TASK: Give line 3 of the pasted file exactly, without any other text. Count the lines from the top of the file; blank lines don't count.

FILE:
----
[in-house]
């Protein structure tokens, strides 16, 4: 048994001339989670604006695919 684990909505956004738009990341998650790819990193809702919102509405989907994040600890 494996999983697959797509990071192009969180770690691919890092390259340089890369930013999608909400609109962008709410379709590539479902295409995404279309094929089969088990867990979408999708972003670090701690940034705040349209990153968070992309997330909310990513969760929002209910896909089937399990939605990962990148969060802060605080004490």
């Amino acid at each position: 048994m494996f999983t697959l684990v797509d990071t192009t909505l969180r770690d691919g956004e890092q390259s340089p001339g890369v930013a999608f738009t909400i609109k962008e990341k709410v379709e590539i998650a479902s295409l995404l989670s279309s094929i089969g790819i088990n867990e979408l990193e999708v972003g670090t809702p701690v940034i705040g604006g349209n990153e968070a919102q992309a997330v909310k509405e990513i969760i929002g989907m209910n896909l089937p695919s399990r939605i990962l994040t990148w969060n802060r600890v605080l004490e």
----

């Amino acid at each position: 048994m494996f999983t697959l684990v797509d990071t192009t909505l969180r770690d691919g956004e890092q390259s340089p001339g890369v930013a999608f738009t909400i609109k962008e990341k709410v379709e590539i998650a479902s295409l995404l989670s279309s094929i089969g790819i088990n867990e979408l990193e999708v972003g670090t809702p701690v940034i705040g604006g349209n990153e968070a919102q992309a997330v909310k509405e990513i969760i929002g989907m209910n896909l089937p695919s399990r939605i990962l994040t990148w969060n802060r600890v605080l004490e």